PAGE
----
Back In Black! (Con)fit to be tied!!

Posted in confit, erin franzman, procrastinate, recipe, seattle, the stranger, tomato, Uncategorized on May 19th, 2012 by Babs

I’ve decided to have new business cards made with the tagline “putting the ‘pro’ into ‘procrastinator.’”

Hell, I’ve been meaning to update this site for a year. But now the mercurial Seattle spring weather is warping my mind and causing neurons to fire in some amusing ways – so fasten your seatbelts and prepare for re-lift-off!

If anyone in my life is familiar with my tendency to wait until the last possible minute to do something, it would be the brave souls who have functioned as my editors over the years. I’m not joking when I say that the Portland Tribune probably allowed me to live part-time in Australia because I was 17-19 hours ahead of them (and, therefore, my deadlines…)

I’ve been fortunate enough to encounter a wealth of wonderful people who have given me the chance to express myself and who have made me a better writer, thinker and human being. One of my favorites is the incredible Erin Franzman.

As previously mentioned, sometimes the universe works in mysterious ways – dropping awesome people into your life in unexpected circumstances. When Erin moved to Seattle, she was my new editor at The Stranger. Call me crazy, but I kinda like knowing the people I’m writing for – so we made a plan to hang out and a lifetime friendship was formed. Our cats were sisters. We embarked on a hilarious odyssey of seeing random shows (ask either of us about Stumblebum sometime – just please don’t ask me to recreate their weird line dance because it still gives me nightmares…) I took her out to a birthday dinner during her (sadly) short tenure here and she returned the favor by flying out for my 40th birthday. She also allowed me the supreme honor of signing her marriage certificate. She’s one of the smartest, most amazing people I’ve ever had the pleasure of encountering – and an expert on so many topics that it never ceases to amaze me. One of those happens to be food.

I had the pleasure of hanging out with Erin and her husband Andy on a rare visit to Seattle at the end of last year, and indulged in awesome company, food, conversation and general all-around awesomeness. (Did I mention that it was awesome?) I’m currently plotting a visit to NYC because I’m already jonesing for a repeat encounter. In an era when ignorance gets held up like a badge (I originally referenced Herman Cain here, if that gives you any indication of how long this post has languished here waiting to be posted) Erin is a thousand points of light. In a good way.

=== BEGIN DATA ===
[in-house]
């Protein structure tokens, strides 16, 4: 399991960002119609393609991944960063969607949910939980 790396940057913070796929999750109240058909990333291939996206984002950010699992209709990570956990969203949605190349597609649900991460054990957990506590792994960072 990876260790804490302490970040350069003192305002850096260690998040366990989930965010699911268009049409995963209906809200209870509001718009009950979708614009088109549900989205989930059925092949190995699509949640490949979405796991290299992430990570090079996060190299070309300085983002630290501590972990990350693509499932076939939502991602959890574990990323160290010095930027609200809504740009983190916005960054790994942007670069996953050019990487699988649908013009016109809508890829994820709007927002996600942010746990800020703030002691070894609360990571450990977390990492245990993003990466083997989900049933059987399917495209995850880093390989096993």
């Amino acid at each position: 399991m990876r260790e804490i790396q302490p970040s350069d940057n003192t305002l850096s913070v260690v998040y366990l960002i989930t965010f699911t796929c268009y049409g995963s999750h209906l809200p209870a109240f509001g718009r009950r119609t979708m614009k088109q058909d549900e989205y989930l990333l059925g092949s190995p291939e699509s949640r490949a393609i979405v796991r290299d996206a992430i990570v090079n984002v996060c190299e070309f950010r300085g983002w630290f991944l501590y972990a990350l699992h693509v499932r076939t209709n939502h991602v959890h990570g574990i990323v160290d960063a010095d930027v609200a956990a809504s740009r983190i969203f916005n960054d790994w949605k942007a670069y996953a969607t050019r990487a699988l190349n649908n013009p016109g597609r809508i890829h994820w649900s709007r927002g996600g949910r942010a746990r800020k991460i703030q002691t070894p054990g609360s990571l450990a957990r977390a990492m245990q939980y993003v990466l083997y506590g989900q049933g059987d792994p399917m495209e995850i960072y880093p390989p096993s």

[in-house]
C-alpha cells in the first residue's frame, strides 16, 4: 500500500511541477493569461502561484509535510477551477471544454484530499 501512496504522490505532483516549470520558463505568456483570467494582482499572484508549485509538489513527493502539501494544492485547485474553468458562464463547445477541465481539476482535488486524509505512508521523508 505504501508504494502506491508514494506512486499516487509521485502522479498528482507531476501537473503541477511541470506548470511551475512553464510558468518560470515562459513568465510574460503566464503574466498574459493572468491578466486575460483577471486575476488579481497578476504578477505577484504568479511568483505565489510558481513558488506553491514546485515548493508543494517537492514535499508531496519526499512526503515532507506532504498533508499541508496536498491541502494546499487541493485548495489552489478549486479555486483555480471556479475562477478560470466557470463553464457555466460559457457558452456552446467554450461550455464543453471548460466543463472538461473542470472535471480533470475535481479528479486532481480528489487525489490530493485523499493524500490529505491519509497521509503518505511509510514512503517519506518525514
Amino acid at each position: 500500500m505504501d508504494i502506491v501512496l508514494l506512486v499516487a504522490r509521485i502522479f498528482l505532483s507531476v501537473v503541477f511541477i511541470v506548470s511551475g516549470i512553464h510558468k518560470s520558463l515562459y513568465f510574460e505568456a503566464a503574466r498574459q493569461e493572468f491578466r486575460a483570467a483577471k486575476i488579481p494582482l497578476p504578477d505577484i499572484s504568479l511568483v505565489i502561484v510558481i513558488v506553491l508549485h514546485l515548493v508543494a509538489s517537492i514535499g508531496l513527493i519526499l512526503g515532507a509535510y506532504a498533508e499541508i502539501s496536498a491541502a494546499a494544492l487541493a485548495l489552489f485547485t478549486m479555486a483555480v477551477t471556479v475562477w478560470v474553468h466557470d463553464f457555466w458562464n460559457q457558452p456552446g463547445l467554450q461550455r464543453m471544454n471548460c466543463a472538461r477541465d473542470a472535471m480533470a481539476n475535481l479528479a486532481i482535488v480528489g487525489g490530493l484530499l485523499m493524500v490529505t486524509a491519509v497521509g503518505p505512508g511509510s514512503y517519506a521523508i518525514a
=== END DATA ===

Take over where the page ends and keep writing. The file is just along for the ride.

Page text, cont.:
She’s a wonderful human being, a lover of great food and a fellow misanthrope. What’s not to love?!?!

So without further adieu, here she is!

Tomato Confit

Julia Child was too nice for me: I’ve always been drawn to the badass side of cooking. I admit that sometimes I cook out of love, or for those that I love — I do enjoy cooking, and I do it regularly. But mostly, I cook from a place of white-hot burning rage at the world. I use a 12-inch knife, because SIZE DOES MATTER, and when I cook dinner on an average Tuesday night, I’m basically butchering every single person who annoyed me at work, on my way to or from work, over email, on Twitter and Facebook, or on TV that day. Cross me, and I’ll be thinking about how I could kill you and cook your bones for soup. I can get pretty cranky.

But by the time I’m done and dinner’s on the table, I feel fine.

Cooking calms me. I do everything by instinct – no recipes, very little measuring. I try to make things taste like the best version of themselves – the porkiest pork, the eggplantiest eggplant.

One of my favorite flavors is tomato. The annoying thing about tomatoes is that they’re fussy little fruits that’re only really in season from July to September. However, that July-September tomato flavor is basically one of the best things in the world. And it turns out you can coax that flavor out of the little buggers the rest of the year if you confit them. Yeah that’s right, I use “confit” as a verb. Get on it!

What can you do with a tomato confit? Fuck, anything! Spread it on bread. Toss it with pasta. Make it a sauce for basically any protein. Use it as a sandwich condiment. Put it in a taco. Put it over vegetables. Serve it with eggs. It works as a dressing for rice, couscous, faro, polenta, quinoa and any other obscure grain you’re into. You can tart it up with any kind of herb, or chili, or cheese, and it’s still gonna be awesome. It’s one of those super-versatile dishes that’s basically no effort and will have everyone licking the bowl.

So: First, go buy some tomatoes. Fresh, not canned.